Table of Contents:
John Freeman | “Borrowed Finery”
Keetje Kuipers | “Washing My Daughter’s Clothes”
| “I didn’t know what I didn’t know”
Joseph O. Legaspi | “Longyi, a Lyric”
By John Freeman
And on those nights ice beveling the windows
Leslie and I would visit Patricia in her flat
glowing lamps and radiator heat
Philadelphia winter whipping with its usual
rages as we drank mail-order coffee
thought to smell of Paris
whiffs of chocolate and cinnamon how you think
Paris smells when you haven’t been there
my mother never went she drank the same
coffee cupped her mug like Patricia warmed
with that same Scotch-Irish blush
Vivaldi burbling in the background
like a Saint Germain bistro
an imagined city encouraging us there in real
ways on the outskirts of Philadelphia
comfort important even when it came from a box
how starkly good our lives seem to me now
planed to an ascetic purity of study
I worked then as an art model waking in
Leslie’s bed we’d walk to class
together and then I’d disrobe
my body still warm from her
in that instant it became something
outside me—for an hour I sat in the gap
between me and the form I was born into
not looking out simply resting
the best pose reading Woolf’s diaries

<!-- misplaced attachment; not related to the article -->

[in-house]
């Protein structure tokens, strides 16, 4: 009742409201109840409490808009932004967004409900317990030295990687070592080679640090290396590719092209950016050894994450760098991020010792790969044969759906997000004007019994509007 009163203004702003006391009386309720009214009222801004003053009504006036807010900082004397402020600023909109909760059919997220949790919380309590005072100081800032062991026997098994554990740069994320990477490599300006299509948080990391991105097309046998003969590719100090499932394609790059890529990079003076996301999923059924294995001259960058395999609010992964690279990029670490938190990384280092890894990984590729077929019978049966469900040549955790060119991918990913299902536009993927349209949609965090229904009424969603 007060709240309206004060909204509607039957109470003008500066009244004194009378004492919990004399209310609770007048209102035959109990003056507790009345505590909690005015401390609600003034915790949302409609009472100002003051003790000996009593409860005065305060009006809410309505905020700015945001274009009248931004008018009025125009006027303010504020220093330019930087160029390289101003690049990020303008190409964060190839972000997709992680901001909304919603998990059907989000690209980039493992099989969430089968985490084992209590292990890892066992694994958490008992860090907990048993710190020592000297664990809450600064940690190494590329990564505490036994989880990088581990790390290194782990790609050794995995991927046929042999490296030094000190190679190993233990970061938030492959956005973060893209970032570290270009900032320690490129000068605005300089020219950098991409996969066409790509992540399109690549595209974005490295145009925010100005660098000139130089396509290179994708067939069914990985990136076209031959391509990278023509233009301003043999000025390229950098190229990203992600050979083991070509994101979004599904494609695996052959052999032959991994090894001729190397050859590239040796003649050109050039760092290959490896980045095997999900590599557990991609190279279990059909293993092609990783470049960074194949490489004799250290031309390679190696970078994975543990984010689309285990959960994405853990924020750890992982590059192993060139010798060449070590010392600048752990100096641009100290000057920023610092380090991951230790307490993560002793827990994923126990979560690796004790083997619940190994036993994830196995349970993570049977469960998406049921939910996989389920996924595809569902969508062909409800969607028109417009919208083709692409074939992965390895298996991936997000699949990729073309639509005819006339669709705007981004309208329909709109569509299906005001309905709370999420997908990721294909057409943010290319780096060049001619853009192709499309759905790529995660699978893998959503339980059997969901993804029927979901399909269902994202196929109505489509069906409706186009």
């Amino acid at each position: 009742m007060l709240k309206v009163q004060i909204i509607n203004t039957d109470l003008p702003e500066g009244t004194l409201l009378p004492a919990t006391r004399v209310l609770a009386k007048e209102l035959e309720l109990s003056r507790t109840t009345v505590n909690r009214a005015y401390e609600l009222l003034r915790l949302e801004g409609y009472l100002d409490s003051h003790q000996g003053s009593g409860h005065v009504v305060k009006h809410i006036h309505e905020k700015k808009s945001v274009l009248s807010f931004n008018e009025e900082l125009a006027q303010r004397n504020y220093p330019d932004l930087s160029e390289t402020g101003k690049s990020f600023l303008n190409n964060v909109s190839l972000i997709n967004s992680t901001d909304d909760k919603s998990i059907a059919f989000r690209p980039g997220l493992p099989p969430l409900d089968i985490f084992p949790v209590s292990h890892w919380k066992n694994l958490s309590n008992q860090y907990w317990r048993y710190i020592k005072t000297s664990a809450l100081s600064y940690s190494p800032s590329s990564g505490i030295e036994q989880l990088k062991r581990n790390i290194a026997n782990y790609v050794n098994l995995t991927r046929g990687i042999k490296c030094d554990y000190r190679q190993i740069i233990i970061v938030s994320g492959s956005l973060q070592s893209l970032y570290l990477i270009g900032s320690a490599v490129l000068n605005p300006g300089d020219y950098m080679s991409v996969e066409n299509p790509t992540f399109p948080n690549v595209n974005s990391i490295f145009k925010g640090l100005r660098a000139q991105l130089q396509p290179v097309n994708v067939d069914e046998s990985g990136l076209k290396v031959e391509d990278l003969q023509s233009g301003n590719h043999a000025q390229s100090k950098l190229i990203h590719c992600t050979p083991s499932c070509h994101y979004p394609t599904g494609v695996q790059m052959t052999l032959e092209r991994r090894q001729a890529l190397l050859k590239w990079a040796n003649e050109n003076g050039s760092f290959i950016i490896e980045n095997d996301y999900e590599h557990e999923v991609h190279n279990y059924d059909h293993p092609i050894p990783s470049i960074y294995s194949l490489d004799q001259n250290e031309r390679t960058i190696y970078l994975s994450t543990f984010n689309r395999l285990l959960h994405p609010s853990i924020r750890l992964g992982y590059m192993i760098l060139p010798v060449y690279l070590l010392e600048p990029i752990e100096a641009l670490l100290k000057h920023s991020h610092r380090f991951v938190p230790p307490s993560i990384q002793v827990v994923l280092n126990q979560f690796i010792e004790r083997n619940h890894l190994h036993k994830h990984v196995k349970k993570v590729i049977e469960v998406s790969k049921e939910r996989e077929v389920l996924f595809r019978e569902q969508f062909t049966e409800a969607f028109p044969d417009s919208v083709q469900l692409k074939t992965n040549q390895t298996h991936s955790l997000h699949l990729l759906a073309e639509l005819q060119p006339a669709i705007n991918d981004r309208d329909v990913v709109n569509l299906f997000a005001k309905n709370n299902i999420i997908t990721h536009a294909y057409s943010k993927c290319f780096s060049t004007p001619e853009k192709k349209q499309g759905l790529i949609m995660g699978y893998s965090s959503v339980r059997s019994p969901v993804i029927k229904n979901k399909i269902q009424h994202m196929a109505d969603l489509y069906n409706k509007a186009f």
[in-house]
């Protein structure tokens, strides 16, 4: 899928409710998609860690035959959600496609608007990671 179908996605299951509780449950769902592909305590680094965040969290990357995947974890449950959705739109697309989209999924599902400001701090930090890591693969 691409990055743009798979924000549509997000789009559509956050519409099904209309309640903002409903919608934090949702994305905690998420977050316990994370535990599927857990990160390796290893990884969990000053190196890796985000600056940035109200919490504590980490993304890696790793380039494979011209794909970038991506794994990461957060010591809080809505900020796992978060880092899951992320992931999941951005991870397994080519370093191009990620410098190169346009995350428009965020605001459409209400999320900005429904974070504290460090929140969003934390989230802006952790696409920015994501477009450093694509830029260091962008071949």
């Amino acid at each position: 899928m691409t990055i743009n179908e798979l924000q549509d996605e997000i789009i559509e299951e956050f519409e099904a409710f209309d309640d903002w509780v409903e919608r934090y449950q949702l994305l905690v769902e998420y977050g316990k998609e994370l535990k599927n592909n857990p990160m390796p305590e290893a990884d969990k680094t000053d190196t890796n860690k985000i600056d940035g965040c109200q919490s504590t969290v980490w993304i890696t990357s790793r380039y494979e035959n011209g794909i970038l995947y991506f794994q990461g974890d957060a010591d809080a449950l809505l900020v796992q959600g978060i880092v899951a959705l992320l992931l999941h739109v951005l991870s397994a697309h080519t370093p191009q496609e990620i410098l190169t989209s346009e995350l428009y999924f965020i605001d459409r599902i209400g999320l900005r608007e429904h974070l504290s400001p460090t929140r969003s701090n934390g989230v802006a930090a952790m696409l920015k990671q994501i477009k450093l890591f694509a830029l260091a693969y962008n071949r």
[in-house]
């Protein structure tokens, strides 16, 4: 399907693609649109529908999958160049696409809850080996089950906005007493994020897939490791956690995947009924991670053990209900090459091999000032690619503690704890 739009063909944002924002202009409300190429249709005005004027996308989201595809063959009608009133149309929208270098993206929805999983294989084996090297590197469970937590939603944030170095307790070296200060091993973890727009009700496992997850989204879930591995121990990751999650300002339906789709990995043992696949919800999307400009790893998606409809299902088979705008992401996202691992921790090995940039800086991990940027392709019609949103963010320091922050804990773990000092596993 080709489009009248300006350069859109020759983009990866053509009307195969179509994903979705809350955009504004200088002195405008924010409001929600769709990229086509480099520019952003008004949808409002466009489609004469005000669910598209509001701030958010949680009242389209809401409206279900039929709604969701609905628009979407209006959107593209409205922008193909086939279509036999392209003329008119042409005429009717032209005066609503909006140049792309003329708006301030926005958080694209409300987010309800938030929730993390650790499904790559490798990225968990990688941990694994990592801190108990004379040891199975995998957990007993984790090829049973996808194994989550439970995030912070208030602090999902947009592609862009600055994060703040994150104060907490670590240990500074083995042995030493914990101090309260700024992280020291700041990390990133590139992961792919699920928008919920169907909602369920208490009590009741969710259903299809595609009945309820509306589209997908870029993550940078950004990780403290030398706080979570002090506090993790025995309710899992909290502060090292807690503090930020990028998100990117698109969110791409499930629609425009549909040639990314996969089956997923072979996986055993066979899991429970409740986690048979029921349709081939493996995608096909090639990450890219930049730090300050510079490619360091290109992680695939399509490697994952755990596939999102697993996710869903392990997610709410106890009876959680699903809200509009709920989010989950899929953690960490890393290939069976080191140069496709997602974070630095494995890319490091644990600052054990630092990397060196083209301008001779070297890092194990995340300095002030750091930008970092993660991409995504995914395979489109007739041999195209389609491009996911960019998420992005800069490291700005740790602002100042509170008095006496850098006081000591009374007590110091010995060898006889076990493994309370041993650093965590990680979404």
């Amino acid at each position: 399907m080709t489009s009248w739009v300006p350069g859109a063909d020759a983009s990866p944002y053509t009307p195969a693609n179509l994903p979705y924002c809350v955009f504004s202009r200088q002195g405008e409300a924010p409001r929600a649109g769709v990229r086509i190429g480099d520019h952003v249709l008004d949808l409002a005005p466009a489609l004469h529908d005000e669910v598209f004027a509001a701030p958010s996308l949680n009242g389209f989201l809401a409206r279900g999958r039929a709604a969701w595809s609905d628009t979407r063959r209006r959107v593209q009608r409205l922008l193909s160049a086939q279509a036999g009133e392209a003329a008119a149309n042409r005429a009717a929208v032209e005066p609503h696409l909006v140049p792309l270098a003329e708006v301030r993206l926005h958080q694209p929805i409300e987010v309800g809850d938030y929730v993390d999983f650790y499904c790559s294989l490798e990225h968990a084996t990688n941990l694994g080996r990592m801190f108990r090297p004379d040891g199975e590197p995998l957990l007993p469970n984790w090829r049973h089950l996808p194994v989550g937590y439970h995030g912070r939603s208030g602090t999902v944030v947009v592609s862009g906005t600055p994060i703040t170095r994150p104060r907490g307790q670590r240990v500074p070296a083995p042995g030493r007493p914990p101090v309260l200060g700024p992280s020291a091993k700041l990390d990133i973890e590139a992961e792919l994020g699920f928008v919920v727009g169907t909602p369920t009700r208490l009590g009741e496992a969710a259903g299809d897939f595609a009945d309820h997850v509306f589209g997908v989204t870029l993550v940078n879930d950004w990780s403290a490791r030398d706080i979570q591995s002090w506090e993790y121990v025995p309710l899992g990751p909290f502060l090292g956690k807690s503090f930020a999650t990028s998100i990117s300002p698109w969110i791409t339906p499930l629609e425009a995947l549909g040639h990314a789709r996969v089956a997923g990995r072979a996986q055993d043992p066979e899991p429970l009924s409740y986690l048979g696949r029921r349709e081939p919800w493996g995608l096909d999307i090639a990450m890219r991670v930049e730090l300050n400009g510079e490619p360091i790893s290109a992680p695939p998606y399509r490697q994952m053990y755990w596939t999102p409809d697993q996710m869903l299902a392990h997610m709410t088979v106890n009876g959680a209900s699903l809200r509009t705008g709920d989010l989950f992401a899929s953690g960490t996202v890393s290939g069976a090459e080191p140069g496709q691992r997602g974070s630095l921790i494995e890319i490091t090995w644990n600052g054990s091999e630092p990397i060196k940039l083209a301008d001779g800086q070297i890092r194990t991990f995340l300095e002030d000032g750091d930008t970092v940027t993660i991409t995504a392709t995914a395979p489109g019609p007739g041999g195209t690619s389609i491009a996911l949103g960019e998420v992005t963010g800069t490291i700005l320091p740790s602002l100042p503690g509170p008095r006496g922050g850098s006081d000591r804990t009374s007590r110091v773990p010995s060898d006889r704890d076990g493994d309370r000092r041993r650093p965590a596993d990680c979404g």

a wet day and I am glad of the rain
I have talked too much
what joy not to speak to simply exist
the scratching a music of concentration
the furl and crack of a new
sheet being turned even in frustration
had a beautiful sound its own weather
space heater warming behind me like a
very focused sun beam
all day afterwards I’d feel the palm of it
on my backside until the chill set in
Thirty years ago these visits I open the bare
cupboard this morning in New York radiators
hissing, windows smeared with snow
and there is but one packet of coffee, a left-over gift
from the same mail order company
still sending out coffee with classical music
dreams of Paris and all my bodies sit inside
my body some of them still asking for cinnamon
some asking for her and some no longer asking
a city so quiet it’s almost imaginary
the past an unlit street
I can follow home in the dark
Washing My Daughter’s Clothes
By Keetje Kuipers
Out the laundry room window, a swan
dips its head into lake water still
murky from last year’s snow, surfaces
silt roping its neck. Some yellow flutter—
I don’t know its name or even what
it’s called—and then a turkey, so close
I almost miss the fat, dark shadow